22:52:37gmaxwell:well it's not just the pratical implication of a trapdoor, it also complicates the cryptographic argument in general.
22:52:50gmaxwell:It means there is a very complex hardness assumption.
22:53:03petertodd:we *will* get broken CRS systems as the next alt-coin scam - an argument for actually going ahead and making the tools to make it easy to do that scam
22:54:05amiller:i'm happy for now assuming snarks exist and doing applied snarkistry for everything i want, i'd also be happy to switch to libsnark instead of pinocchio when that comes out
22:54:15gmaxwell:e.g. maybe it's possible in general to totally bypass the knoweldge requirement, even for someone who doesn't know the CRS trapdoor. No one knows how to, but a fair number of people are less than convinced that you can't.
22:54:41gmaxwell:petertodd: amiller has pinocchio working.
22:54:51gmaxwell:(at least well enough to benchmark it)
22:54:55petertodd:gmaxwell: that's the one with shit licensing terms right?
22:55:43gmaxwell:it's the msft implementation, yes, though I don't know that the licensing terms matter so much. The verifier for it is trivial, you can go implemnt the verifier yourself in about a half hour with libpbc or whatever. And its the verifier whos licensing terms are the most important usually.
22:56:54petertodd:hmm, well, I guess in this space for many of the applications people can break licenses anyway...
22:56:57gmaxwell:Obviously better licensing is important too... but I think not a deal breaker at least for some applications.
22:58:00petertodd:also, after israel I fly to istanbul, barcelona, and glasgow - the latter two to meet with amir taaki and the guys behind maidsafe, the former I have 20 hours to kill :P
22:58:26gmaxwell:e.g. the only licensed code in pinocchio that probably matters at all is the prover code. The verifier is trivial, the circuit generator probably has no legal basis (e.g. your copyright interest in a compiler cannot generally encumber the output)...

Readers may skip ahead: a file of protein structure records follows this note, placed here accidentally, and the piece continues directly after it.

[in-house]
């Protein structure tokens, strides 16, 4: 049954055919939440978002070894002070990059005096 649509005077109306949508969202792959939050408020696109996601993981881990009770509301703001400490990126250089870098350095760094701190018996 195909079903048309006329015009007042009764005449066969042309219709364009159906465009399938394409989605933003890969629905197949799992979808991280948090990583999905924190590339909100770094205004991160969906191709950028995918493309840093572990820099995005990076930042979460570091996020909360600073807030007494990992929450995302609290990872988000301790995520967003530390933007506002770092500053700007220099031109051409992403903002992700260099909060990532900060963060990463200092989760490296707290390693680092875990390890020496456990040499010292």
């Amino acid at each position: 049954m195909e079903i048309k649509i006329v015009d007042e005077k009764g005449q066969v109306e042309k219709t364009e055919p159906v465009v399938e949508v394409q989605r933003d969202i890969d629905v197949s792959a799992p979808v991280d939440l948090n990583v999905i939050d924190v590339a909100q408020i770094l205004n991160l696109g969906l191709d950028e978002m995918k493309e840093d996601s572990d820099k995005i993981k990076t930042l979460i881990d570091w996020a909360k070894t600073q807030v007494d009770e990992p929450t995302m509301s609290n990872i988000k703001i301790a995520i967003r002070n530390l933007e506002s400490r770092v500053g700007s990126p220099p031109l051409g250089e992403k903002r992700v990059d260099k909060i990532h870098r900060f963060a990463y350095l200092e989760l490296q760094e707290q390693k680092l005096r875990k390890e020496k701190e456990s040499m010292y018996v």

22:59:10petertodd:how complex is the prover?
22:59:21gmaxwell:but if in your discussion with folks licensing comes up you can mention that concerns about licensing do block some usage, so that should be avoided.
22:59:31petertodd:gmaxwell: will do
23:00:13petertodd:gmaxwell: gpl would probably be best for this stuff; still lets them monetize and encourages inspectable security software
23:00:27gmaxwell:I have nfi on the prover, I assume it's complex. certantly there are a lot of fairly complex performance things you can do to speed it up.
23:02:06gmaxwell:petertodd: GPLv3 prover, LGPLv3 (or, if more liberal, an apachev2 license) verifier would be great for most of the infrastructure applications. (I say apache not MIT and GPLv3 because an explict patent grant is helpful for improving confidence)
23:03:01petertodd:gmaxwell: agreed - libbitcoin recently had some discusion w/ the debian team, and in the end they approved a AGPL3 license with some exception terms
23:03:01gmaxwell:(both apache v2 and gplv3 have terms that basically say that you're not being an indian giver, allowing copyright but denying access to any patent interest you may have— still doesn't block third party patent claims)
23:03:18petertodd:pretty sane IMO
23:04:07petertodd:the arguments for LGPL - let the user fix/change things by relinking - are very applicable w/ security critical software
23:04:14gmaxwell:A lot of really great crypto has been removed from public use due to patents. PAKE, most ecash stuff (e.g. chaum)...
23:05:46gmaxwell:Yea, a fun example of that: when the heartbleed stuff came out Mozilla found that its propritary video conferencing tool (Vidyo) used by everyone everywhere in the company, was leaking username/passwords. It took the vendor days to fix the software, so in the meantime it had to be turned off, and everyone had to change their passwords. Hundreds of meetings had to be postponed (since just about every meeting includes remote ...
23:05:51gmaxwell:... participants).
23:06:09gmaxwell:vs if it could have been relinked it would have been fixed within an hour or two.
23:06:42petertodd:ha, nice
23:06:59gmaxwell:(there was talk of just patching the binary, I'm not sure if thats ultimately what was done, but the space of orgs that could patch a binary to fix something like that is much smaller than ones which could relink)
23:07:18petertodd:I'm thinking of changing python-bitcoinlib to LGPL3 myself (which of course actually means licensing any new contributions as that)